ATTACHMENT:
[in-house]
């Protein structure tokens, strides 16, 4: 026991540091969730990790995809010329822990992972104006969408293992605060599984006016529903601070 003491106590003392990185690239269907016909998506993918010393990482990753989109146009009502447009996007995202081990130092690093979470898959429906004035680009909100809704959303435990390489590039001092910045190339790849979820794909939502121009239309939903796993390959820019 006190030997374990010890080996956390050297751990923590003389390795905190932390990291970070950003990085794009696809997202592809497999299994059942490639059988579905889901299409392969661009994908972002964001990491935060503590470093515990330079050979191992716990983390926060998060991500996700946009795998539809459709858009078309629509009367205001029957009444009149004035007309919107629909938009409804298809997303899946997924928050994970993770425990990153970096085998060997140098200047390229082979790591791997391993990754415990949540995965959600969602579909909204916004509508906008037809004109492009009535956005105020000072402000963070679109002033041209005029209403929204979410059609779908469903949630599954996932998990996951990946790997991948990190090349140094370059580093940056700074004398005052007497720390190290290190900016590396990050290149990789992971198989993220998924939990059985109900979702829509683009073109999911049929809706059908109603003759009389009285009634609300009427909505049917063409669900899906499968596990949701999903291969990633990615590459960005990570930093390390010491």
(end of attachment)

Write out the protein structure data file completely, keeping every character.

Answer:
[in-house]
């Protein structure tokens, strides 16, 4: 026991540091969730990790995809010329822990992972104006969408293992605060599984006016529903601070 003491106590003392990185690239269907016909998506993918010393990482990753989109146009009502447009996007995202081990130092690093979470898959429906004035680009909100809704959303435990390489590039001092910045190339790849979820794909939502121009239309939903796993390959820019 006190030997374990010890080996956390050297751990923590003389390795905190932390990291970070950003990085794009696809997202592809497999299994059942490639059988579905889901299409392969661009994908972002964001990491935060503590470093515990330079050979191992716990983390926060998060991500996700946009795998539809459709858009078309629509009367205001029957009444009149004035007309919107629909938009409804298809997303899946997924928050994970993770425990990153970096085998060997140098200047390229082979790591791997391993990754415990949540995965959600969602579909909204916004509508906008037809004109492009009535956005105020000072402000963070679109002033041209005029209403929204979410059609779908469903949630599954996932998990996951990946790997991948990190090349140094370059580093940056700074004398005052007497720390190290290190900016590396990050290149990789992971198989993220998924939990059985109900979702829509683009073109999911049929809706059908109603003759009389009285009634609300009427909505049917063409669900899906499968596990949701999903291969990633990615590459960005990570930093390390010491």